China estimates 2013 growth slowed to 7.6 per cent, faces pressure to decline further

BEIJING, China – China’s Cabinet estimates this year’s economic growth edged down to 7.6 per cent and warned it faces pressure to decline further, a state news agency said Thursday.

The forecast, reported by the Xinhua News Agency, is below the 2012 rate of 7.7 per cent but above the government’s 7.5 per cent target.

Communist leaders are trying to steer China to slower, more sustainable growth but an unexpectedly sharp decline in 2012 and this year prompted concern about politically dangerous job losses. Beijing temporarily reversed course and shored up growth in mid-2013 with a mini-stimulus of higher spending on building railways and other public works.

China has the strongest economic growth of any major country but this year’s forecast rate is barely half of 2009’s 14.2 per cent.

In a report to China’s ceremonial legislature, the Cabinet warned that growth faces challenges including rising labour costs, environmental problems, weak global demand and excess production capacity in some industries, according to Xinhua.

“We cannot deny a downward pressure on economic growth,” the minister in charge of the Cabinet’s planning agency, Xu Shaoshi, was quoted as saying.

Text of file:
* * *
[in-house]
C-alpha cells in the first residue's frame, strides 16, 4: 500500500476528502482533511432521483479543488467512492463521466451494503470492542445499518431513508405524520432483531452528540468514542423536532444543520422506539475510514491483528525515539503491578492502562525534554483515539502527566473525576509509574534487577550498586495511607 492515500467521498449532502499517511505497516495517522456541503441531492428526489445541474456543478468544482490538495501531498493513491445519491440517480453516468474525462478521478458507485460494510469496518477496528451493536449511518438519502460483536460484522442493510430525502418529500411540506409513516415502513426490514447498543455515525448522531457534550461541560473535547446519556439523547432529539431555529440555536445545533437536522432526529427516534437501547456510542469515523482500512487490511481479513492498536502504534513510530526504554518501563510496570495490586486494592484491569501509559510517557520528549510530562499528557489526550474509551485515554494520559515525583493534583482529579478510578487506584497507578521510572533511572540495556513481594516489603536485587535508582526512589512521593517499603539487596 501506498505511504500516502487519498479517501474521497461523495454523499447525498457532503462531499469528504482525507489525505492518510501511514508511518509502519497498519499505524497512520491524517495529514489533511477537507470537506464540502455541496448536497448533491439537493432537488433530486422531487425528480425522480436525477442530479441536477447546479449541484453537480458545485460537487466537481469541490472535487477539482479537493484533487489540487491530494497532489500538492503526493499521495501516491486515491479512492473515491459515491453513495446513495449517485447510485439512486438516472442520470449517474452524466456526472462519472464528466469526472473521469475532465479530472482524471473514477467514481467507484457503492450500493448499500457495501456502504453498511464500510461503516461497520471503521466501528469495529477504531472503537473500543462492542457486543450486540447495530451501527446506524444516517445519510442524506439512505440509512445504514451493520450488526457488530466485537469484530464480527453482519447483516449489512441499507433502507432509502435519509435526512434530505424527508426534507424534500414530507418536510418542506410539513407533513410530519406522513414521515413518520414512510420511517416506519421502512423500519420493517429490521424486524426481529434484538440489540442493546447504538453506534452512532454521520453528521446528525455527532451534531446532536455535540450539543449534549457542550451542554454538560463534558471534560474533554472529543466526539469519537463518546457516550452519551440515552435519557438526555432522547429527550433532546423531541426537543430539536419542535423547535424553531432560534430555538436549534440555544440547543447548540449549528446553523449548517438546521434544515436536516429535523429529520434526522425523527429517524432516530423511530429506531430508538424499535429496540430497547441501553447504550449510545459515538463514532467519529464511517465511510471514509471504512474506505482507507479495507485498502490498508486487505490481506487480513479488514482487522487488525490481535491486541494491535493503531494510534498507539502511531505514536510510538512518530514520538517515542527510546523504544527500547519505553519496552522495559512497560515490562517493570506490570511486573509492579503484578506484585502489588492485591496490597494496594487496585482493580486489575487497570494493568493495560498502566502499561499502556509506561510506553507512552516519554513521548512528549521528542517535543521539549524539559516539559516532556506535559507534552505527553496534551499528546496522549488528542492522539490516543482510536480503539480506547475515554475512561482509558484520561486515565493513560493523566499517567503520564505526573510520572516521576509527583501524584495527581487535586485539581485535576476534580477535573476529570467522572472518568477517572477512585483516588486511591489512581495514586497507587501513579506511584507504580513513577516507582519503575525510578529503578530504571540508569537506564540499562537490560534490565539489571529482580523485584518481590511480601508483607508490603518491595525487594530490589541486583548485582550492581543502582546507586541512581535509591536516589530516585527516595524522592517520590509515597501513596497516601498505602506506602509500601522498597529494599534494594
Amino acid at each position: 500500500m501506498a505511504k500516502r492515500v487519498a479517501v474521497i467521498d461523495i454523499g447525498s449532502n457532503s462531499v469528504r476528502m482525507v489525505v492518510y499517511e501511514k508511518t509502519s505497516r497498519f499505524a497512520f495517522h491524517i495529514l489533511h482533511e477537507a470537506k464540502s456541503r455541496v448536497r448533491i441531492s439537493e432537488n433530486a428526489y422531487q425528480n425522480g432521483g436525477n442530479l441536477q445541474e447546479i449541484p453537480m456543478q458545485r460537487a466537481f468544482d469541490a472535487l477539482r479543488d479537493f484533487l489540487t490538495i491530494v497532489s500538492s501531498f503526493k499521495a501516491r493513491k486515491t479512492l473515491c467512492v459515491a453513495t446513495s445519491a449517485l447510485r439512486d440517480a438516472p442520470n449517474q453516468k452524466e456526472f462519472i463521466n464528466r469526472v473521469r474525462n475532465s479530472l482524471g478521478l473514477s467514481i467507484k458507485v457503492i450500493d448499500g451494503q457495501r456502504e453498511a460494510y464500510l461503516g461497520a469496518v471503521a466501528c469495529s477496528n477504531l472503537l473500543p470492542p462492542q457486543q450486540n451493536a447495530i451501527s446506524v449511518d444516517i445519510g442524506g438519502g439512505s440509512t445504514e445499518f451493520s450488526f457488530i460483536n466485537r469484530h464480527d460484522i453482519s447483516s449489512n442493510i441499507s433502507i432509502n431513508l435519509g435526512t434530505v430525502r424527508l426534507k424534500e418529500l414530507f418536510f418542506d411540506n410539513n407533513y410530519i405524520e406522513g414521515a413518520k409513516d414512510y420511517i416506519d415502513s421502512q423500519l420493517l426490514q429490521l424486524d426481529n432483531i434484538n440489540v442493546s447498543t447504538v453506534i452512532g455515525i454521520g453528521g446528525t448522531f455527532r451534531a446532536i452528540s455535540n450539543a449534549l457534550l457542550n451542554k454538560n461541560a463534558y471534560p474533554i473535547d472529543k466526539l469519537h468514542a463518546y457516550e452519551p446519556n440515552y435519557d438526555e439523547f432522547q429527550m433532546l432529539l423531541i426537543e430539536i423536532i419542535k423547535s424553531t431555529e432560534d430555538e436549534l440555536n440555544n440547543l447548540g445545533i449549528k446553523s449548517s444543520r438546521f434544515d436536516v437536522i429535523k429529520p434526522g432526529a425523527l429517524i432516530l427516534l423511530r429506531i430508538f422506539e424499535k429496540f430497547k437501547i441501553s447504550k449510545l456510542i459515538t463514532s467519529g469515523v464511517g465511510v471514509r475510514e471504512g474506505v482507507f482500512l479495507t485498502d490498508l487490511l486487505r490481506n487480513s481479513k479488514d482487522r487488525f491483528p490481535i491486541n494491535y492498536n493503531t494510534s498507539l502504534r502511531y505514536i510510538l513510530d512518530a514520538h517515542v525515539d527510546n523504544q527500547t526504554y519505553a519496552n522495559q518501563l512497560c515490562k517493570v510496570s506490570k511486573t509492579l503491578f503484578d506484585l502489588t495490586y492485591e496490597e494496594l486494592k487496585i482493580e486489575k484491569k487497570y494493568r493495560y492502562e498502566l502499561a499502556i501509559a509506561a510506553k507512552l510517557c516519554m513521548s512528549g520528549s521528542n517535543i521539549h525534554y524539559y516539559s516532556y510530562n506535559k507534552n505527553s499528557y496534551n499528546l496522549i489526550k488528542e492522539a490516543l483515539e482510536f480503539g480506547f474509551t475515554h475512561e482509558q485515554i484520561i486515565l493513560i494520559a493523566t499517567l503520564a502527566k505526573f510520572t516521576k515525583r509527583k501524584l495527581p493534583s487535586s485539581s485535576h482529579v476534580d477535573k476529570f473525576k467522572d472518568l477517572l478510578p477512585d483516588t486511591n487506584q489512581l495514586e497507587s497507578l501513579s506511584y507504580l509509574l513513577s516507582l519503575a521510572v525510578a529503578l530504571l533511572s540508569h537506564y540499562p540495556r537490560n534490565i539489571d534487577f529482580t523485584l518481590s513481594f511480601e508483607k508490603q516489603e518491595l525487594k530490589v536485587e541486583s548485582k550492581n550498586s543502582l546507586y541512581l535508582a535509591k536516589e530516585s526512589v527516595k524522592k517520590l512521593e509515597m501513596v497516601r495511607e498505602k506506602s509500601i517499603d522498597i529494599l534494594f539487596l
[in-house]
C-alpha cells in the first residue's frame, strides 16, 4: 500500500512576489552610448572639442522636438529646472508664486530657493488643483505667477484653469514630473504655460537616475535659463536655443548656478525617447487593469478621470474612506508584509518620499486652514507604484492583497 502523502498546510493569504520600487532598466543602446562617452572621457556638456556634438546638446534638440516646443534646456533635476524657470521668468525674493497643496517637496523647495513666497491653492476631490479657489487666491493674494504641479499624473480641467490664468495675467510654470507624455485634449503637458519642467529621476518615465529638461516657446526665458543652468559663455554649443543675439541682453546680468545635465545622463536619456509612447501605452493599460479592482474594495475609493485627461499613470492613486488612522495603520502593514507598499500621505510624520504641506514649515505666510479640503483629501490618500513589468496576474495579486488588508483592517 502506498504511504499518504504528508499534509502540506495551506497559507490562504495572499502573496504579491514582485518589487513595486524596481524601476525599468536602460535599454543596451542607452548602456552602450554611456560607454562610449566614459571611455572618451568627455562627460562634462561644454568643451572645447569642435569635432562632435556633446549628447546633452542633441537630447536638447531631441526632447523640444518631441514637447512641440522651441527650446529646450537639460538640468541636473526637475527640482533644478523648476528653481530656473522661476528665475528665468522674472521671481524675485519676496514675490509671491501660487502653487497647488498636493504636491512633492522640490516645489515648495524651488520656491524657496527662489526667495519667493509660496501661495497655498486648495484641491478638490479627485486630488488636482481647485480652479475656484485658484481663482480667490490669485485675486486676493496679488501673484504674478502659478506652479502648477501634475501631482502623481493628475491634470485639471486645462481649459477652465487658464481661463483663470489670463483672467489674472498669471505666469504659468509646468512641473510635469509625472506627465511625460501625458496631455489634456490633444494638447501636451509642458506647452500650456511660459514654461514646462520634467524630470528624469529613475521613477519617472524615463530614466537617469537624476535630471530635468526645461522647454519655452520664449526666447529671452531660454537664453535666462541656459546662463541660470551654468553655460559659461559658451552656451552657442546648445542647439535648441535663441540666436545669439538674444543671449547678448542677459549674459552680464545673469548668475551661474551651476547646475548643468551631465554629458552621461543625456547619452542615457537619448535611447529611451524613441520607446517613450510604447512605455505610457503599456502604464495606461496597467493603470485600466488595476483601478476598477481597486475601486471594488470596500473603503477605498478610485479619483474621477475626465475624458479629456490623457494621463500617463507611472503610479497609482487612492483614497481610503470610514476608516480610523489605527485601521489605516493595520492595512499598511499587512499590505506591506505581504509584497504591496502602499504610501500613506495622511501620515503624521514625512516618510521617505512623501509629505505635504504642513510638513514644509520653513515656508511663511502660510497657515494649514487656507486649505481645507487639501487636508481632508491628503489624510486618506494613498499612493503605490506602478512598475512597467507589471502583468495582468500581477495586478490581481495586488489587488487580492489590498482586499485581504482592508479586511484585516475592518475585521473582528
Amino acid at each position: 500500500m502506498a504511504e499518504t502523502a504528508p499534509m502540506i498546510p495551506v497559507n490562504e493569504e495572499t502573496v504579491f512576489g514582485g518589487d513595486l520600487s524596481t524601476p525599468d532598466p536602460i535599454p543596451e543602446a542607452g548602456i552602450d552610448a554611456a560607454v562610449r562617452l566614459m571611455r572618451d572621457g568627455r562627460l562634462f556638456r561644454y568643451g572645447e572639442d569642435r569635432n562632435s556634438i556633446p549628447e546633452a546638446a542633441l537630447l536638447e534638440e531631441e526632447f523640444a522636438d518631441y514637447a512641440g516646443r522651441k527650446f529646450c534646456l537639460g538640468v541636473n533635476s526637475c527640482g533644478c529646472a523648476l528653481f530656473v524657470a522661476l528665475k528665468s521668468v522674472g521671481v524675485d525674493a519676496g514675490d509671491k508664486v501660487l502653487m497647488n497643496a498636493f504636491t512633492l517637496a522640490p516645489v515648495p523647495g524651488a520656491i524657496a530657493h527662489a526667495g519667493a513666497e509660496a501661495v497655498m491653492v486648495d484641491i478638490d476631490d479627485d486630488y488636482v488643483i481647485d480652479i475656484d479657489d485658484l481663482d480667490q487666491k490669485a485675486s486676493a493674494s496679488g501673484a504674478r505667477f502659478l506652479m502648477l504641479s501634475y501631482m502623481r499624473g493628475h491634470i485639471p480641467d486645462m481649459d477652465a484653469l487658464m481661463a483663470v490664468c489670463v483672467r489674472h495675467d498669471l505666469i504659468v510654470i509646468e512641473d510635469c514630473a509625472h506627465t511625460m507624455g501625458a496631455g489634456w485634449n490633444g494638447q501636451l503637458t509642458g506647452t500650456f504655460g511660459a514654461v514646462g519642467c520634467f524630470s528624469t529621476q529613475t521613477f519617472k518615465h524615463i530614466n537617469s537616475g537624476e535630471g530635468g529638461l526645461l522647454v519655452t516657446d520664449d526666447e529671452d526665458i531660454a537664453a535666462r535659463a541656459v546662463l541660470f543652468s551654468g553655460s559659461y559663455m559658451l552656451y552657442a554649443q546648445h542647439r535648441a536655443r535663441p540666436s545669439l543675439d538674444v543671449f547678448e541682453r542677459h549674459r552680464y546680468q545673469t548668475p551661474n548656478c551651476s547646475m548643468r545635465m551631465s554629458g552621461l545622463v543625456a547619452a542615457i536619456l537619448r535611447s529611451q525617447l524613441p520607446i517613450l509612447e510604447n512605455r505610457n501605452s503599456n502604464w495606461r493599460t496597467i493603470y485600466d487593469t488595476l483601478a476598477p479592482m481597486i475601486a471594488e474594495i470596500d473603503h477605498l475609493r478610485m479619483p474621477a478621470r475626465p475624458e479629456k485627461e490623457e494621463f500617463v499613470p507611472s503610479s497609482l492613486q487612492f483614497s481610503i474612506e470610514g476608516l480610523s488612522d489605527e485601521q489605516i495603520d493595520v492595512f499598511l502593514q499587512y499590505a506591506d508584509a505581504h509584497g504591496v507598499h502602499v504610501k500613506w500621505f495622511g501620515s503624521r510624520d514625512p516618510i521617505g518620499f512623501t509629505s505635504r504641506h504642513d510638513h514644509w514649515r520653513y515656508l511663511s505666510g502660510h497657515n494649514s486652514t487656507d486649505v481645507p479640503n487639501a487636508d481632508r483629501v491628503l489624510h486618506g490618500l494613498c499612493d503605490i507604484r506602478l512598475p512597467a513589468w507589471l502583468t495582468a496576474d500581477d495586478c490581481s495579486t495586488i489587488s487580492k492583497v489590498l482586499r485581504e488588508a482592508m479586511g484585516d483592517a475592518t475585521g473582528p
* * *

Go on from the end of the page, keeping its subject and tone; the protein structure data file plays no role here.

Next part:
The report cited potential problems including slow economic restructuring, worsening pollution and “social conflicts among interest groups,” Xinhua said.

The government will continue to reduce excess production capacity in industries including steel, cement, aluminum and glass in which supply exceeds demand, Xinhua said. The glut of supply in those fields has led to price-cutting wars that threaten the financial health of companies.

Chinese leaders are under pressure to replace a growth model based on exports and investment that delivered three decades of rapid expansion but has run out of steam.

A development blueprint issued last month by the ruling party promises to revive economic growth by giving the free market a bigger role and opening more areas to private business. It promises to inject more competition into some industries dominated by state companies but says government ownership will remain the core of the economy.